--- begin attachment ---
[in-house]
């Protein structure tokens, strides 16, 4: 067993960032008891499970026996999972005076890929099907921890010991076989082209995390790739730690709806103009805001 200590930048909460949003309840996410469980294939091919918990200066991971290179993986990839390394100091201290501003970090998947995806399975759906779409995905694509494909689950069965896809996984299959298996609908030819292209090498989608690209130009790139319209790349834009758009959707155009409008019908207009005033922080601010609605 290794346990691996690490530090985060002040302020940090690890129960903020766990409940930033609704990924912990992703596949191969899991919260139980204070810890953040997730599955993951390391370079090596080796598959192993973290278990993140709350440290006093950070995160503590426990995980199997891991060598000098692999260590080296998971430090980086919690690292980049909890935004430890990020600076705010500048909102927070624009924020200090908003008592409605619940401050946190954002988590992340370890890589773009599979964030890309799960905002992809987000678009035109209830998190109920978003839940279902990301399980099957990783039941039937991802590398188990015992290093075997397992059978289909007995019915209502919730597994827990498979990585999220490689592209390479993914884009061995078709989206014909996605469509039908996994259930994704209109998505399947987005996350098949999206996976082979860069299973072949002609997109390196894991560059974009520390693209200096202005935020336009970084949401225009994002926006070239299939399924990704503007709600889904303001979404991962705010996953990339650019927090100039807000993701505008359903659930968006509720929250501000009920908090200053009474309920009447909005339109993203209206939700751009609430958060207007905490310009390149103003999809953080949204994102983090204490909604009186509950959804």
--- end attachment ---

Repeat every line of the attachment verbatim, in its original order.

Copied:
[in-house]
């Protein structure tokens, strides 16, 4: 067993960032008891499970026996999972005076890929099907921890010991076989082209995390790739730690709806103009805001 200590930048909460949003309840996410469980294939091919918990200066991971290179993986990839390394100091201290501003970090998947995806399975759906779409995905694509494909689950069965896809996984299959298996609908030819292209090498989608690209130009790139319209790349834009758009959707155009409008019908207009005033922080601010609605 290794346990691996690490530090985060002040302020940090690890129960903020766990409940930033609704990924912990992703596949191969899991919260139980204070810890953040997730599955993951390391370079090596080796598959192993973290278990993140709350440290006093950070995160503590426990995980199997891991060598000098692999260590080296998971430090980086919690690292980049909890935004430890990020600076705010500048909102927070624009924020200090908003008592409605619940401050946190954002988590992340370890890589773009599979964030890309799960905002992809987000678009035109209830998190109920978003839940279902990301399980099957990783039941039937991802590398188990015992290093075997397992059978289909007995019915209502919730597994827990498979990585999220490689592209390479993914884009061995078709989206014909996605469509039908996994259930994704209109998505399947987005996350098949999206996976082979860069299973072949002609997109390196894991560059974009520390693209200096202005935020336009970084949401225009994002926006070239299939399924990704503007709600889904303001979404991962705010996953990339650019927090100039807000993701505008359903659930968006509720929250501000009920908090200053009474309920009447909005339109993203209206939700751009609430958060207007905490310009390149103003999809953080949204994102983090204490909604009186509950959804």